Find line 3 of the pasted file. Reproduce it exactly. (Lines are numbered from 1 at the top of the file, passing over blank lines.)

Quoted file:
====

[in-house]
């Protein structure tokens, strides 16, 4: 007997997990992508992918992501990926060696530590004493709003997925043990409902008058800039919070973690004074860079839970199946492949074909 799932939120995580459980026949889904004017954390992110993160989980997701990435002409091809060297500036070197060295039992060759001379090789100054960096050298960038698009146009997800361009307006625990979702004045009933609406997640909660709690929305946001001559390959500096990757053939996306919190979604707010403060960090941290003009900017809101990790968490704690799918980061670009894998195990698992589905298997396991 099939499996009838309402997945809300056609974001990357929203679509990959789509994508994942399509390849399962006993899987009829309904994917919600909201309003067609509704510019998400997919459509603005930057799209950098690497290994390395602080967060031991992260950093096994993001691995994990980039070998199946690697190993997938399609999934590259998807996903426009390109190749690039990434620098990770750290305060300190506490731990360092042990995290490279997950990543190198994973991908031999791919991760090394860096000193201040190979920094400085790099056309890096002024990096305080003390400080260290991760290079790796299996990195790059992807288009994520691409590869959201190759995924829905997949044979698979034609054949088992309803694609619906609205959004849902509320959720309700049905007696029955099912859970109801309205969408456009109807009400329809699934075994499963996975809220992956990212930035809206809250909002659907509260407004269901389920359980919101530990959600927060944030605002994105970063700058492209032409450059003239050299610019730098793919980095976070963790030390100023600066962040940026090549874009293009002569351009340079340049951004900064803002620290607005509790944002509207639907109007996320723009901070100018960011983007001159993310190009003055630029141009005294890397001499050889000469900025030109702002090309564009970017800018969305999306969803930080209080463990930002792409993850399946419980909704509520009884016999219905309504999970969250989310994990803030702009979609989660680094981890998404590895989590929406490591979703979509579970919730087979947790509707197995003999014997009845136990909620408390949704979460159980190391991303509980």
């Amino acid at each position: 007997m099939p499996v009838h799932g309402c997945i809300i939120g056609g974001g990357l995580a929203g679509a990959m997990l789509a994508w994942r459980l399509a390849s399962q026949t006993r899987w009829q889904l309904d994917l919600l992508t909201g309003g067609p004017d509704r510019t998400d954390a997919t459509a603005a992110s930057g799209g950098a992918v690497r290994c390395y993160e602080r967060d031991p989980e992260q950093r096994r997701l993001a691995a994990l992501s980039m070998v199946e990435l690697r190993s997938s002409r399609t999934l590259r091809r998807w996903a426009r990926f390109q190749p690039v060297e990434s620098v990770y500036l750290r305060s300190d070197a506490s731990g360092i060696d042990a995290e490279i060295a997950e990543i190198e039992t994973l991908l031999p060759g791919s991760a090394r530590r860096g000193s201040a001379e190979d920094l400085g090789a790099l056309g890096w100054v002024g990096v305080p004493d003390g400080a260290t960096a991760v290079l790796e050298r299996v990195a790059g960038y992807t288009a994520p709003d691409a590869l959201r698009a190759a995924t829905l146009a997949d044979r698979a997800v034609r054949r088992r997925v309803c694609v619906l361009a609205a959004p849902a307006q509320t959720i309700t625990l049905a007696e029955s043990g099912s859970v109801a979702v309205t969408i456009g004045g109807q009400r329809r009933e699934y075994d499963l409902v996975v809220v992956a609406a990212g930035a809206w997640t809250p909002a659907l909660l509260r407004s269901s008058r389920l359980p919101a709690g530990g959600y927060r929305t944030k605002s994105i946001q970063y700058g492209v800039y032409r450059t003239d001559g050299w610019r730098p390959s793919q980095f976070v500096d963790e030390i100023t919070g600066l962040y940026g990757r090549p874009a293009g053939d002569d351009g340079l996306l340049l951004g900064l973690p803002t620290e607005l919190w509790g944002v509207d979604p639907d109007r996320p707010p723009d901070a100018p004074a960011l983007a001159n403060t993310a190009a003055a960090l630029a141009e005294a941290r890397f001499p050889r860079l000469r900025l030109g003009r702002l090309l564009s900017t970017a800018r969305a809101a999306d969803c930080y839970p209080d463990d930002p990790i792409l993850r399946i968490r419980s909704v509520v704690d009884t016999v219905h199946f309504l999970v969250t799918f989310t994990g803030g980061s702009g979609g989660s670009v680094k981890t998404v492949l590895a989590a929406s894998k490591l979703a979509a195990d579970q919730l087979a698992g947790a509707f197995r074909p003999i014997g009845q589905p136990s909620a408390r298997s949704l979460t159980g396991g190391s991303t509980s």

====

């Amino acid at each position: 007997m099939p499996v009838h799932g309402c997945i809300i939120g056609g974001g990357l995580a929203g679509a990959m997990l789509a994508w994942r459980l399509a390849s399962q026949t006993r899987w009829q889904l309904d994917l919600l992508t909201g309003g067609p004017d509704r510019t998400d954390a997919t459509a603005a992110s930057g799209g950098a992918v690497r290994c390395y993160e602080r967060d031991p989980e992260q950093r096994r997701l993001a691995a994990l992501s980039m070998v199946e990435l690697r190993s997938s002409r399609t999934l590259r091809r998807w996903a426009r990926f390109q190749p690039v060297e990434s620098v990770y500036l750290r305060s300190d070197a506490s731990g360092i060696d042990a995290e490279i060295a997950e990543i190198e039992t994973l991908l031999p060759g791919s991760a090394r530590r860096g000193s201040a001379e190979d920094l400085g090789a790099l056309g890096w100054v002024g990096v305080p004493d003390g400080a260290t960096a991760v290079l790796e050298r299996v990195a790059g960038y992807t288009a994520p709003d691409a590869l959201r698009a190759a995924t829905l146009a997949d044979r698979a997800v034609r054949r088992r997925v309803c694609v619906l361009a609205a959004p849902a307006q509320t959720i309700t625990l049905a007696e029955s043990g099912s859970v109801a979702v309205t969408i456009g004045g109807q009400r329809r009933e699934y075994d499963l409902v996975v809220v992956a609406a990212g930035a809206w997640t809250p909002a659907l909660l509260r407004s269901s008058r389920l359980p919101a709690g530990g959600y927060r929305t944030k605002s994105i946001q970063y700058g492209v800039y032409r450059t003239d001559g050299w610019r730098p390959s793919q980095f976070v500096d963790e030390i100023t919070g600066l962040y940026g990757r090549p874009a293009g053939d002569d351009g340079l996306l340049l951004g900064l973690p803002t620290e607005l919190w509790g944002v509207d979604p639907d109007r996320p707010p723009d901070a100018p004074a960011l983007a001159n403060t993310a190009a003055a960090l630029a141009e005294a941290r890397f001499p050889r860079l000469r900025l030109g003009r702002l090309l564009s900017t970017a800018r969305a809101a999306d969803c930080y839970p209080d463990d930002p990790i792409l993850r399946i968490r419980s909704v509520v704690d009884t016999v219905h199946f309504l999970v969250t799918f989310t994990g803030g980061s702009g979609g989660s670009v680094k981890t998404v492949l590895a989590a929406s894998k490591l979703a979509a195990d579970q919730l087979a698992g947790a509707f197995r074909p003999i014997g009845q589905p136990s909620a408390r298997s949704l979460t159980g396991g190391s991303t509980s």